“There are two kinds of companies: those that have been attacked and those that don’t know it yet,” Mr. Aaronson said.

The industry has three lines of defense against such attacks, he said. One is standards — electric utilities and the nuclear industry are the only two sectors with mandatory cybersecurity standards enforceable through hefty fines from the Federal Energy Regulatory Commission. Another is the coordination between government and industry groups. The third is incident response.

“You cannot protect everything from everything,” Mr. Aaronson said. “We may not succeed” in preventing a cyberattack, he said. The question is “how do you recover quickly? How do you make sure that any damage that is done is not catastrophic, but is simply a nuisance?”

Companies operating or managing critical infrastructure generally follow a set of standard practices recommended by the National Institute of Technology, said Mr. Joshi. However he added that individual companies may not follow standards as rigorously as they should, particularly those dealing with industrial control systems. He also said security standards at large might need an across-the-board overhaul in a digital environment that’s more connected than ever before.

The potential link to a nation-state raises the stakes even higher, he continued.

“I think we should be scared and take this very seriously because it could be a nation-state issue. But the fact is, once the tools are there they could just leave it out and anyone could do [the attack.]” he said.

DHS spokesman S.Y. Lee confirmed that the department contacted several entities affected by the malware but declined to say how many. He also said the agency believes there are several entities that do not yet know they have been hacked.

The Oct. 29 threat alert included information to detect the malware and mitigation strategies, including keeping control system devices off the Internet, protecting systems and devices with firewalls and monitoring administrator level accounts used by third party vendors.

By Anya Litvak: alitvak@post-gazette.com and Deborah M. Todd / Pittsburgh Post-Gazette. Originally published here.

THE MANY FACES OF HACKERS: The Personas to Defend Against

Many Faces of a Hacker

Infographic from Narus.

Cyber Attacks on U.S. Companies in 2014

The spate of recent data breaches at big-name companies such as JPMorgan Chase, Home Depot, and Target raises questions about the effectiveness of the private sector’s information security.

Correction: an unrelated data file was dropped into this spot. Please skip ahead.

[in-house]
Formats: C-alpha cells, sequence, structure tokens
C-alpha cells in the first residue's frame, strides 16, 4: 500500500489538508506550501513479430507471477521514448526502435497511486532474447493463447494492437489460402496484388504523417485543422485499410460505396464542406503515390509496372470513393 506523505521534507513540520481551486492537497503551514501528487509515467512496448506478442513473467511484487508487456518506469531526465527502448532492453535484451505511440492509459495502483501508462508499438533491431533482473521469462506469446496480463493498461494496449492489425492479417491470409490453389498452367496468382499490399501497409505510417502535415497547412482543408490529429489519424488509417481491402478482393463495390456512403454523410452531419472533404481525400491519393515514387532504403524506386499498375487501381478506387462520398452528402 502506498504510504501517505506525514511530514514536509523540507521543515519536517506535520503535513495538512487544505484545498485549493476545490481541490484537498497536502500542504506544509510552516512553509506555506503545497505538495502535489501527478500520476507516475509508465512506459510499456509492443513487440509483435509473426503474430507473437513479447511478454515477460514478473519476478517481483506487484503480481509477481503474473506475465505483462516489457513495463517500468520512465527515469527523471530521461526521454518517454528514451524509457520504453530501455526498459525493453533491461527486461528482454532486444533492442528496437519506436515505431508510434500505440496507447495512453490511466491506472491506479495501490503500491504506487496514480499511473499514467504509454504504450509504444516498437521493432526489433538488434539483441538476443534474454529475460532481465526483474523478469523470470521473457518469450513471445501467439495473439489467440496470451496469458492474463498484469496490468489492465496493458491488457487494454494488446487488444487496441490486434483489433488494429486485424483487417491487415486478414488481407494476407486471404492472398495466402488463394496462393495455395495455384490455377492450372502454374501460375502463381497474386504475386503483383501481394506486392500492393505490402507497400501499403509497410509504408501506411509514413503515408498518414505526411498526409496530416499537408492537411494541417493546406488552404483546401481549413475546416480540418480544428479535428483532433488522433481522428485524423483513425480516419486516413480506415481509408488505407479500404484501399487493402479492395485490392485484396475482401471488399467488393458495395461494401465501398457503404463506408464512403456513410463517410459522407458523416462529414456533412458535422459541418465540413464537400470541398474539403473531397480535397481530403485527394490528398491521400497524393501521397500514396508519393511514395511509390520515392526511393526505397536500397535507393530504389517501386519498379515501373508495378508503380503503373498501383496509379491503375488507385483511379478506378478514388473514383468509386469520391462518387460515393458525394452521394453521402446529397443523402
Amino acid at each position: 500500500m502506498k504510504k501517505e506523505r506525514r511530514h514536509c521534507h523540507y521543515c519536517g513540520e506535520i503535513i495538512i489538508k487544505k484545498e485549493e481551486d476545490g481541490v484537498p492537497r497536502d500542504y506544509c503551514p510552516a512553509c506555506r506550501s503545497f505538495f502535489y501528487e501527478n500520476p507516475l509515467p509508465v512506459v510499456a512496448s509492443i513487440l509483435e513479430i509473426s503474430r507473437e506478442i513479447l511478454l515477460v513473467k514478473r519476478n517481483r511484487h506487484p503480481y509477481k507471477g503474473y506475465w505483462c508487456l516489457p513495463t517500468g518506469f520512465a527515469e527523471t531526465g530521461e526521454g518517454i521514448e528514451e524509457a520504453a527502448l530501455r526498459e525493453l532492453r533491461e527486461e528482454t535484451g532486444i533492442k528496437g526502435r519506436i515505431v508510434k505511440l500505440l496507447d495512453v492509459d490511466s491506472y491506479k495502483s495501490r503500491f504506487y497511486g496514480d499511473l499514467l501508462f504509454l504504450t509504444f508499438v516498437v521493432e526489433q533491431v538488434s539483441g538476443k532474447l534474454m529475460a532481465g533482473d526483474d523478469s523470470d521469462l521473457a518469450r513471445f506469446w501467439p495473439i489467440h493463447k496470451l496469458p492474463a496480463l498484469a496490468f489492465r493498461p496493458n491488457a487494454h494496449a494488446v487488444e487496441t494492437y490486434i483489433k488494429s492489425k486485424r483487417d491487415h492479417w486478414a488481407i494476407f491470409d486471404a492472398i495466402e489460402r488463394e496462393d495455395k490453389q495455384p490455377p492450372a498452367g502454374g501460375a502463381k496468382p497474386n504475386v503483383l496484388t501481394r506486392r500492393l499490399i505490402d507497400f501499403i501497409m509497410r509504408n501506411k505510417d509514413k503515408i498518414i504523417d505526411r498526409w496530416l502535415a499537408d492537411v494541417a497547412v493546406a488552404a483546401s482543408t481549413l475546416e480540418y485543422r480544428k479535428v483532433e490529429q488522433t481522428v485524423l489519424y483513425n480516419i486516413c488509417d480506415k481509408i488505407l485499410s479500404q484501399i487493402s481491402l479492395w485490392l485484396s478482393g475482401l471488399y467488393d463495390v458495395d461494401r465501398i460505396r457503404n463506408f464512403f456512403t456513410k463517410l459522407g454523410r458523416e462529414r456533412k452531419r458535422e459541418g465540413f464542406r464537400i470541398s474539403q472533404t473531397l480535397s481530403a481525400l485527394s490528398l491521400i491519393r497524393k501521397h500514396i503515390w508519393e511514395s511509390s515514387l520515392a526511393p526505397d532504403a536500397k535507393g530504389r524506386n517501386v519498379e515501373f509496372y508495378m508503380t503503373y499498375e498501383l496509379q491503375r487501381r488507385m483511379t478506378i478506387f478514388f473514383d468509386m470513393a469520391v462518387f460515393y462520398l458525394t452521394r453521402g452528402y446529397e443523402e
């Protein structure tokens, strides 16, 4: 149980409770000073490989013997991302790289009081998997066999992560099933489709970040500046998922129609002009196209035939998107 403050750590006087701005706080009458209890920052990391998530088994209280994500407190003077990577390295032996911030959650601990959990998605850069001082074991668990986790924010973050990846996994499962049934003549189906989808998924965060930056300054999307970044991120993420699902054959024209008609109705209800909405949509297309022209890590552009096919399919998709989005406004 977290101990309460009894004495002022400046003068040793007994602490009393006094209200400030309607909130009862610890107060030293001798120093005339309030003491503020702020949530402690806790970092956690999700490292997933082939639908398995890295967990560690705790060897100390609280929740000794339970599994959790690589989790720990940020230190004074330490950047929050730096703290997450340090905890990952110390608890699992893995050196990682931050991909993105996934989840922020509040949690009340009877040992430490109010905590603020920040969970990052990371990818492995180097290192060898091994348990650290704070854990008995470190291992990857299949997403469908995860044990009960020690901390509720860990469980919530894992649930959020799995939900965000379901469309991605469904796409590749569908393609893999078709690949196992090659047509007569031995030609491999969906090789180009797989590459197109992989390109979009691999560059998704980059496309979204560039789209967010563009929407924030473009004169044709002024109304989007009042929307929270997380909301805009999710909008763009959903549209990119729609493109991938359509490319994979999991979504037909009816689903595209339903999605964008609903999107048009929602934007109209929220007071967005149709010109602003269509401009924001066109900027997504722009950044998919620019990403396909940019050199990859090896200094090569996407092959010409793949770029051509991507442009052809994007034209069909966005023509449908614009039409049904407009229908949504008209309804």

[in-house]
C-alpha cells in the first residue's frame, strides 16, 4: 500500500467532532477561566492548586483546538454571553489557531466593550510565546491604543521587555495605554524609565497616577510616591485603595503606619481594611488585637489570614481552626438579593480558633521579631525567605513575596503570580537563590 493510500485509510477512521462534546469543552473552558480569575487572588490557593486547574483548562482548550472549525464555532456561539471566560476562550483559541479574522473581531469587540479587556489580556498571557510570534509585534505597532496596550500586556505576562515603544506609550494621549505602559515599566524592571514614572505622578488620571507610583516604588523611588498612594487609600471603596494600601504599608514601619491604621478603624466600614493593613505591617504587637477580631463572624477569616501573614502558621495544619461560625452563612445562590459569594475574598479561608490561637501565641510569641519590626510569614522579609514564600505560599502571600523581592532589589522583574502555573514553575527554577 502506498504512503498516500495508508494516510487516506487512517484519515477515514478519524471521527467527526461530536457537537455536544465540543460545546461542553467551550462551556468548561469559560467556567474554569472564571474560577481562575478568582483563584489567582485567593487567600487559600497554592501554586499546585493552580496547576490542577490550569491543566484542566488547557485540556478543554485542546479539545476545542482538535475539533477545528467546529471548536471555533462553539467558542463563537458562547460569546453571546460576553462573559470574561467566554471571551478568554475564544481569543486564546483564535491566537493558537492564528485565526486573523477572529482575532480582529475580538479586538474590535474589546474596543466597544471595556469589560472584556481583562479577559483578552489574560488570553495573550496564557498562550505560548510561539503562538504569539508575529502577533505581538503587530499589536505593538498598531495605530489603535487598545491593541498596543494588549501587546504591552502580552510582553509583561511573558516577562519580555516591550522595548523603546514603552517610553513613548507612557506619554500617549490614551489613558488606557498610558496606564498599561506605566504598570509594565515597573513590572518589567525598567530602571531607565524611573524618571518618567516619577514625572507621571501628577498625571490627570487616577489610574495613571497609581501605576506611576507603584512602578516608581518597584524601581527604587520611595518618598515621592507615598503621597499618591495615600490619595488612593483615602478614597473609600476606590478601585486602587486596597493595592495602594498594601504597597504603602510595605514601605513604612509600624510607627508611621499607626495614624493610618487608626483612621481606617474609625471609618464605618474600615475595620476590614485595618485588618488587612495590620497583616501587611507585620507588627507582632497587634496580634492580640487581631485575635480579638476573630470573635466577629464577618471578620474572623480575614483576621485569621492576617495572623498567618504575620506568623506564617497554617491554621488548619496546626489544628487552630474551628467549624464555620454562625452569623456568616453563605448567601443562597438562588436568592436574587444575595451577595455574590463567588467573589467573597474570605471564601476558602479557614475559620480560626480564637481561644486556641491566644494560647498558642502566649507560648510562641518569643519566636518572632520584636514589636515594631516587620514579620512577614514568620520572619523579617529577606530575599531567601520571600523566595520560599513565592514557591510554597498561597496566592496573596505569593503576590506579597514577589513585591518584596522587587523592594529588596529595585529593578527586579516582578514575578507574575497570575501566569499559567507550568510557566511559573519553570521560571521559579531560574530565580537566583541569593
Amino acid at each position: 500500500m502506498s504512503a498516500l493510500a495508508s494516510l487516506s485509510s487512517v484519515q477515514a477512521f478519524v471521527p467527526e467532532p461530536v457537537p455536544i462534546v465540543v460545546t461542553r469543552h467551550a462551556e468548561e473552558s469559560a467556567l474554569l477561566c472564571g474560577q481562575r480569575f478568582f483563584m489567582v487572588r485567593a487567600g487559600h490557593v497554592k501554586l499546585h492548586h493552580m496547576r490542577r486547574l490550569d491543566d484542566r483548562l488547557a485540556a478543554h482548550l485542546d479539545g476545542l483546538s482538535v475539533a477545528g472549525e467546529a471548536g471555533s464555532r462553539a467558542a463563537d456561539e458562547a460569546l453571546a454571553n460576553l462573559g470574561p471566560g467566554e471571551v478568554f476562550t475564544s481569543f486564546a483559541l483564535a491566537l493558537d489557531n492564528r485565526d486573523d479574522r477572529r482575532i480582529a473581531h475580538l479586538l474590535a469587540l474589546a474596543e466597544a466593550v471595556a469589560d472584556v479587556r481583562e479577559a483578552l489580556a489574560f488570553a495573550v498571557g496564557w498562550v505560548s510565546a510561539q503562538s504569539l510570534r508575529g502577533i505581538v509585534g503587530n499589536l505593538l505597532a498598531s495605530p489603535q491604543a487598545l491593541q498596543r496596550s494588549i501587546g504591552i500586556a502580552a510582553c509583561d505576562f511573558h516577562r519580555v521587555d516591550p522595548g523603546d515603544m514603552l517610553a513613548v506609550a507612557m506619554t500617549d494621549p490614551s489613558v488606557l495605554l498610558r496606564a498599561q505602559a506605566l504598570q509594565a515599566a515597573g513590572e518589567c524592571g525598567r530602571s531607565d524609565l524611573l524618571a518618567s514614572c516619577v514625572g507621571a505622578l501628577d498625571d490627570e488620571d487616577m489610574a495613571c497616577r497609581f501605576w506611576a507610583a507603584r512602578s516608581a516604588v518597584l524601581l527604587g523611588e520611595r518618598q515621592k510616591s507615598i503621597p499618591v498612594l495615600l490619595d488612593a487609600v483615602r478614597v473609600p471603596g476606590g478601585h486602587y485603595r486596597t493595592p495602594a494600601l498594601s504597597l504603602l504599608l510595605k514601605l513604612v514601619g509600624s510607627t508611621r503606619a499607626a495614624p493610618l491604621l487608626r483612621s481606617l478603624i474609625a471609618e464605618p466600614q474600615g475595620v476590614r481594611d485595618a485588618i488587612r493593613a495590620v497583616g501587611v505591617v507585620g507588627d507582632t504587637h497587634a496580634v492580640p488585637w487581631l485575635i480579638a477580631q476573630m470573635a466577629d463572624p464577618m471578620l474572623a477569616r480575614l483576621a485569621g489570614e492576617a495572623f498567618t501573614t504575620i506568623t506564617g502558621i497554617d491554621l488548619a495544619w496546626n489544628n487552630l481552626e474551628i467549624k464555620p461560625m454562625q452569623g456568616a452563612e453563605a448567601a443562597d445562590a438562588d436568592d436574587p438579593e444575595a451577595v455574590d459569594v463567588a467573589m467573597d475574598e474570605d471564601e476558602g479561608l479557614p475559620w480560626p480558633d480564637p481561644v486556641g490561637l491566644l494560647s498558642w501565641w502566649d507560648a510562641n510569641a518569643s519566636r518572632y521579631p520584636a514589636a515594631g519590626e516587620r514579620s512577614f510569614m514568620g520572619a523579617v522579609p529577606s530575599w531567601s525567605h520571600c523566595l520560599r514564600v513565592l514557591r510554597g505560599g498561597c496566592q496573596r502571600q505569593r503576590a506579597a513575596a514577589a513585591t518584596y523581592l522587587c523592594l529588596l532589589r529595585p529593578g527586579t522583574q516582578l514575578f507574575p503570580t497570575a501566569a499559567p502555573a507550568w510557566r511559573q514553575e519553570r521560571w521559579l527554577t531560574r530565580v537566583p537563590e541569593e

According to FBI Director James Comey

There are two kinds of big companies in the United States. There are those who’ve been hacked…and those who don’t know they’ve been hacked

A recent survey by the Ponemon Institute showed the average cost of cyber crime for U.S. retail stores more than doubled from 2013 to an annual average of $8.6 million per company in 2014. The annual average cost per company of successful cyber attacks increased to $20.8 million in financial services, $14.5 million in the technology sector, and $12.7 million in communications industries.

This paper lists known cyber attacks on private U.S. companies since the beginning of 2014. (A companion paper discussed cyber breaches in the federal government.) By its very nature, a list of this sort is incomplete. The scope of many attacks is not fully known. For example, in July, the U.S. Computer Emergency Readiness Team issued an advisory that more than 1,000 U.S. businesses have been affected by the Backoff malware, which targets point-of-sale (POS) systems used by most retail industries. These attacks targeted administrative and customer data and, in some cases, financial data.

This list includes only cyber attacks that have been made known to the public. Most companies encounter multiple cyber attacks every day, many unknown to the public and many unknown to the companies themselves.

The data breaches below are listed chronologically by month of public notice.

January

  • Target (retail). In January, Target announced an additional 70 million individuals’ contact information was taken during the December 2013 breach, in which 40 million customer’s credit and debit card information was stolen.